The “End of Silence” exhibition is based on a simple but radical premise: that the ethics of punk rock musicians who began to infiltrate popular music in the 1970s are similar to the ethics of Native Americans today. who strive to claim their place in contemporary society. .
Gregg Deal – a “multidisciplinary artist, activist and disruptor”, according to the show’s text – takes this claim to the max, using lyrics from iconic punk-era bands like the Sex Pistols, The Clash, Black Flag and The Specials to inspire a long series of acrylic and ink paintings that address crucial aspects of the evolution of Native American identity.
The pieces, currently at the RedLine Contemporary Art Center, are loud in every way. Deal incorporates text into his paintings to directly quote direct lyrics about inequity and invisibility, and renders his Hollywood-style images of Indians and frontier soldiers in bright, saturated colors. Many of the works resemble the cutout images of classic comic books with dialogue spelled out in speech bubbles that form dots at the bottom indicating which character in the scene is speaking it.
Deal, a member of the Pyramid Lake Paiute tribe, based in what is now Nevada, connects the dots – with great irony and almost no subtlety – between angry rock ‘n’ rollers of the recent past and Native Americans. currents that “push against power structures that restrain, oppress or suppress; question and challenge authority.
You could argue against the show’s premise, and fairly. There are many faults to be found in assimilating the struggles of people grappling with a barbaric legacy of displacement and near-annihilation, followed by generations of discrimination, exploitation (both financial and cultural) and double crossover with pop star angst, no matter how authentic their music was at the time.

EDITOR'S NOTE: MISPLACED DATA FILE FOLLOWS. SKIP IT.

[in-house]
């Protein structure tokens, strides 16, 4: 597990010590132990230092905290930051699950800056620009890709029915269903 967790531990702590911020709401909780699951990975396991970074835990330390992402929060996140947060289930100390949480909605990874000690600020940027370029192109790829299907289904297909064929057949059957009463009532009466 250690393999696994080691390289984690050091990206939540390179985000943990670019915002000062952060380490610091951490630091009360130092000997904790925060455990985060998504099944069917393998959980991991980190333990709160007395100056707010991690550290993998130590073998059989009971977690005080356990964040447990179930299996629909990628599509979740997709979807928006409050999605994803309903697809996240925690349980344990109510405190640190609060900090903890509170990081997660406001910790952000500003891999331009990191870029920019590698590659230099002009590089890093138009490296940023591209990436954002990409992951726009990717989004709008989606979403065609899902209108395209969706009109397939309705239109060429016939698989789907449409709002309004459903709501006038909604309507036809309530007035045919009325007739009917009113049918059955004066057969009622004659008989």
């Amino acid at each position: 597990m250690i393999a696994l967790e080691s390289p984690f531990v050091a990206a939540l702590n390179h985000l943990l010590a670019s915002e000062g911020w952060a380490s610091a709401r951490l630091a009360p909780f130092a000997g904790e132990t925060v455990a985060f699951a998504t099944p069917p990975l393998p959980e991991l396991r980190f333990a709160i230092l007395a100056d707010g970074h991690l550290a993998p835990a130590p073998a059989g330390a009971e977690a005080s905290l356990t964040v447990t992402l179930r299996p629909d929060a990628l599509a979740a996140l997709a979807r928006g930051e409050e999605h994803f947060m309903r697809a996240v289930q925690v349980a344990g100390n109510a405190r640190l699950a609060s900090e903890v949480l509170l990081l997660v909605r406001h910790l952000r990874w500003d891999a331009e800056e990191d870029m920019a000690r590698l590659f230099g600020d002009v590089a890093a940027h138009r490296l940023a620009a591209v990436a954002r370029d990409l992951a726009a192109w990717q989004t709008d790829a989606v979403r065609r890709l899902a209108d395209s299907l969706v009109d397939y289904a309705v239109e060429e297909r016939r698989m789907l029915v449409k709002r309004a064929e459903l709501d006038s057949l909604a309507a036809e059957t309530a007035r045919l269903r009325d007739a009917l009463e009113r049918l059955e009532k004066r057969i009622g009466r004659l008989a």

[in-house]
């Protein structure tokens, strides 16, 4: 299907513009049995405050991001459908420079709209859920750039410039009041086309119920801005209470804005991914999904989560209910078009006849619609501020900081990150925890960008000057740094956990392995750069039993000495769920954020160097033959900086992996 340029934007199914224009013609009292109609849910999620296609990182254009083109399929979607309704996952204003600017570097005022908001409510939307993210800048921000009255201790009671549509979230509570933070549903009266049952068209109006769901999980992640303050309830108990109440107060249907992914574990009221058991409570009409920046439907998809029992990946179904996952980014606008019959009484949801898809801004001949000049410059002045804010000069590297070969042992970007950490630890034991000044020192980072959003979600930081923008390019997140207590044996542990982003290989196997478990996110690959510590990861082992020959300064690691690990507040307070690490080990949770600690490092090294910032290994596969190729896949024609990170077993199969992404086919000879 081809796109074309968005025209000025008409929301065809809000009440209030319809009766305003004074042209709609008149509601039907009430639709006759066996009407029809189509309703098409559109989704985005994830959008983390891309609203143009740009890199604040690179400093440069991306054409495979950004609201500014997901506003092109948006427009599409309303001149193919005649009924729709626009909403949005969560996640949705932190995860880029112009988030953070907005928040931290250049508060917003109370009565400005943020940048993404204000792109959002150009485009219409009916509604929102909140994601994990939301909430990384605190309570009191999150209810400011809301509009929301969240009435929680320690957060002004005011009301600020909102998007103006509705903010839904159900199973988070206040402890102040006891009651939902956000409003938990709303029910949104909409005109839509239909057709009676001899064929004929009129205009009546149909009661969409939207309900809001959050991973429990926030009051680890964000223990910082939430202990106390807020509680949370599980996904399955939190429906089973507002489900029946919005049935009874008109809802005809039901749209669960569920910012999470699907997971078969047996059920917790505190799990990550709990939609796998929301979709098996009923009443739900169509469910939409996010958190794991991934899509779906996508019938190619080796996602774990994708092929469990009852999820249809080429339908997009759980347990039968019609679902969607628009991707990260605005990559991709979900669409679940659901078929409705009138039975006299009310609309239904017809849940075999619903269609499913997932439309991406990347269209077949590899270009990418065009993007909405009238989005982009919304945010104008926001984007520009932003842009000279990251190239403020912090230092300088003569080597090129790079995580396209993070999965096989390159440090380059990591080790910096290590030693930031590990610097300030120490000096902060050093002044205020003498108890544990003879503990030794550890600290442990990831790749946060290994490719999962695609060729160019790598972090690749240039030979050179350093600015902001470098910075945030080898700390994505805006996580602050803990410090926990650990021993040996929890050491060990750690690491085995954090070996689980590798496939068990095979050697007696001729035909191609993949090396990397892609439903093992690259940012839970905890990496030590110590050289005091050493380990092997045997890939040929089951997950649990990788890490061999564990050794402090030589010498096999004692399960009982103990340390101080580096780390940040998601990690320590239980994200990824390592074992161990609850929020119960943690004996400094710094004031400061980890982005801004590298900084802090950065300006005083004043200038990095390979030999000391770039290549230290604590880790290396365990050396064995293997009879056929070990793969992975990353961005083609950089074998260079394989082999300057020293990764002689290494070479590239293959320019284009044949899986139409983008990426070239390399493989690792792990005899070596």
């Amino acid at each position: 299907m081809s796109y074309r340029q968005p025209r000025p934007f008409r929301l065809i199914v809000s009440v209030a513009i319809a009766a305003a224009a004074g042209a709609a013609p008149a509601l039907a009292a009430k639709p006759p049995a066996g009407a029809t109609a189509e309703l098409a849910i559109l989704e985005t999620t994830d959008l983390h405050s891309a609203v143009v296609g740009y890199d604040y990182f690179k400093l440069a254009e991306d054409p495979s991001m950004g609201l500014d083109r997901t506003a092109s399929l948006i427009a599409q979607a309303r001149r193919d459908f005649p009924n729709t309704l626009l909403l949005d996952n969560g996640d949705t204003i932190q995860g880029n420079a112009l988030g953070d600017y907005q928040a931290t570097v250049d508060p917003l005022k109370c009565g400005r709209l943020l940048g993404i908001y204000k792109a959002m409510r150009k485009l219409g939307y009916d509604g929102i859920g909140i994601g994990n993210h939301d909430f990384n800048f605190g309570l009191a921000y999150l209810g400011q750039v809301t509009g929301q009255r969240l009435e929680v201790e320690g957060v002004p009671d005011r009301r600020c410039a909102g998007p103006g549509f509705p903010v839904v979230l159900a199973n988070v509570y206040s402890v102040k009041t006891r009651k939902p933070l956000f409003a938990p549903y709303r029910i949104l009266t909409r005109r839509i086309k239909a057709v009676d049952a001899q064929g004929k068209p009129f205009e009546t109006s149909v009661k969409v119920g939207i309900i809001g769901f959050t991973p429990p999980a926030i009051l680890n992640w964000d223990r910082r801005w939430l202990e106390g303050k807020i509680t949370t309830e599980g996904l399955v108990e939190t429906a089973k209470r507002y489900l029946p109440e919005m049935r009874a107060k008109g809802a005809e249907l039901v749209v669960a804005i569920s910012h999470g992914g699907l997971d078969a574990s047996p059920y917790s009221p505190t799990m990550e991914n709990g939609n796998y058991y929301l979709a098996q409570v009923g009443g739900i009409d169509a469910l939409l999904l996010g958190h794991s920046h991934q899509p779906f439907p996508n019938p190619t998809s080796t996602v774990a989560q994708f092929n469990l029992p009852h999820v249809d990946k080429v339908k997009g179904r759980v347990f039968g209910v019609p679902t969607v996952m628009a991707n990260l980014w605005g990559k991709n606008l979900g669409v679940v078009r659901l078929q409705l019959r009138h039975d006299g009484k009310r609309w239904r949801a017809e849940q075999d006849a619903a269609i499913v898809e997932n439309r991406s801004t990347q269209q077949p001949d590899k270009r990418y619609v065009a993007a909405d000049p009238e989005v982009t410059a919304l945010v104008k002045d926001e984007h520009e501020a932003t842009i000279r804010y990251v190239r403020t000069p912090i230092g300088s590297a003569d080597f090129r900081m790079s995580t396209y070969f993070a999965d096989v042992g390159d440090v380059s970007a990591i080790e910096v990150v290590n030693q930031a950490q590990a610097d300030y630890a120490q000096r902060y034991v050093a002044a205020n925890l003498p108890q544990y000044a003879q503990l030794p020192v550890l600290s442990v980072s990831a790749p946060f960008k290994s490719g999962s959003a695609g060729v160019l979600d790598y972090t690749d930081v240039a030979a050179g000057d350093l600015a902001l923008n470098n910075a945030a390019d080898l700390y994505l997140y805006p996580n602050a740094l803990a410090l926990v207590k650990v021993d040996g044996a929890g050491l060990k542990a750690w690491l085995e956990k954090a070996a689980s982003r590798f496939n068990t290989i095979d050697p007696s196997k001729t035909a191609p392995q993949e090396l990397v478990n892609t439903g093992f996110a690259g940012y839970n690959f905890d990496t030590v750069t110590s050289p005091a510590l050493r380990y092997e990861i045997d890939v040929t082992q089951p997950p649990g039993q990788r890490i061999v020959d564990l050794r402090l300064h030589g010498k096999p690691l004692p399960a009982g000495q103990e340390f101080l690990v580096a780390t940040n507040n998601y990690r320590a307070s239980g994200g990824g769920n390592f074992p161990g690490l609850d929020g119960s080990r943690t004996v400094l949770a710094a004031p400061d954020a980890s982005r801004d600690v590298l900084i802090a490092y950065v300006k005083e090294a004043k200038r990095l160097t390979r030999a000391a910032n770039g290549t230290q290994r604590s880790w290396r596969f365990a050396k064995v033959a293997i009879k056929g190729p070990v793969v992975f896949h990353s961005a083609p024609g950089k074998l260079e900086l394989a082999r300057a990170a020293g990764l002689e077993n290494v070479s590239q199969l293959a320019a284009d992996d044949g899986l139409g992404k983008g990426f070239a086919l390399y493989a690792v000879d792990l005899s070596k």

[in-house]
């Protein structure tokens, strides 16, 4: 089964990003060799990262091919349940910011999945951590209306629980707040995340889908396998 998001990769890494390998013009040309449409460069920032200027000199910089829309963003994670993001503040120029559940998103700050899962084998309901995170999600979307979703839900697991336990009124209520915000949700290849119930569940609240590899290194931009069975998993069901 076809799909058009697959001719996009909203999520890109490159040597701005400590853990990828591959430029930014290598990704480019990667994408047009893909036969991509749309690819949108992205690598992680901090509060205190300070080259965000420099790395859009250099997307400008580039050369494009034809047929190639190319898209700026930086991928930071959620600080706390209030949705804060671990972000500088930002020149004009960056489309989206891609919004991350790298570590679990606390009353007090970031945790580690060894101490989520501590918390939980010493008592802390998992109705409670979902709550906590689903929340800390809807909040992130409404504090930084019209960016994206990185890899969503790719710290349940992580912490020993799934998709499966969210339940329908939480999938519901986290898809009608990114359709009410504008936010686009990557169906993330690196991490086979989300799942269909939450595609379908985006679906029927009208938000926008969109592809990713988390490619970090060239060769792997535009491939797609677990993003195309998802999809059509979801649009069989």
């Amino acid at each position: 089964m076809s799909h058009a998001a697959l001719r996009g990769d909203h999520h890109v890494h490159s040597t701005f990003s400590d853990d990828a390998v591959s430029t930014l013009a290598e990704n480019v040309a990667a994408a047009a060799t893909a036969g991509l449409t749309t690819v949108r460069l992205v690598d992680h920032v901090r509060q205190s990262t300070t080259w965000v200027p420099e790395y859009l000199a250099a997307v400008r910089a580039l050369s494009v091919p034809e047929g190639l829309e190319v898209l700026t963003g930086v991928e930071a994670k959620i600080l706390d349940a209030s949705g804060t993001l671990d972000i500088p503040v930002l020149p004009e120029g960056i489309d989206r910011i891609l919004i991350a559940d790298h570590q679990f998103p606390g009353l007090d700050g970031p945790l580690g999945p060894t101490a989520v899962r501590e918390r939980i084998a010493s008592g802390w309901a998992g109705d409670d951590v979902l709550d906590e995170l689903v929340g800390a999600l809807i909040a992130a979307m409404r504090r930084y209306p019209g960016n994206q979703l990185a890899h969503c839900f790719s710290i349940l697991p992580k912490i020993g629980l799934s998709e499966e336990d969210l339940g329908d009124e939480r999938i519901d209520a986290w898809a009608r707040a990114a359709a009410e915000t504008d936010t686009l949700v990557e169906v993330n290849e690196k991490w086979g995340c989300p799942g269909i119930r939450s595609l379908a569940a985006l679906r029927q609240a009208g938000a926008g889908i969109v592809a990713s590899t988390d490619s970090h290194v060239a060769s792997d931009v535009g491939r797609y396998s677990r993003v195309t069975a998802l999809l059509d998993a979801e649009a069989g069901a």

The sincerity and credibility of the punk rock movement have been debated ever since its heyday. Yes, there was genuine anger and frustration, and it was vividly rendered and rightfully inspiring to a generation of young misfits. Punk was real.
But it was also business, done with mainstream record labels, concert organizers, fashion designers and MTV-style videographers. Punk was art, not life and death, and it’s troubling, at least to me, to associate its bullocks with Margaret Thatcher’s government with the threat of attempted genocide that defines, to a degree very significant, the history of North American Natives.
But Deal and its curator, Louise Martorano, present a thoughtful and resonant argument for their case, effectively using the many lyrics that run through the works. And it can be strange.
Consider the overlap of the lyrics of the group Stiff Little Fingers, stated in the Deal chart “Suspect Device”, with the anthemic pleas of today’s Native American activists:
“They deprive us of our freedom
In the name of freedom
Why can’t they all just walk away
Why can’t they let us live
They make us feel indebted
To save us from hell
And then they put us through it
It’s time for the bastards to fall”
Deal makes the most of shared sentiment. He places the words in a conversation bubble coming from the kind of brave Indian you might see in an old western movie, a strong, stereotypical, fictional “noble savage” suffering indignities with dignity, as if enough of a stiff upper lip bear the trauma. In this way, he addresses not only displacement but also centuries of mistreatment by everyone from government bureaucrats to artists.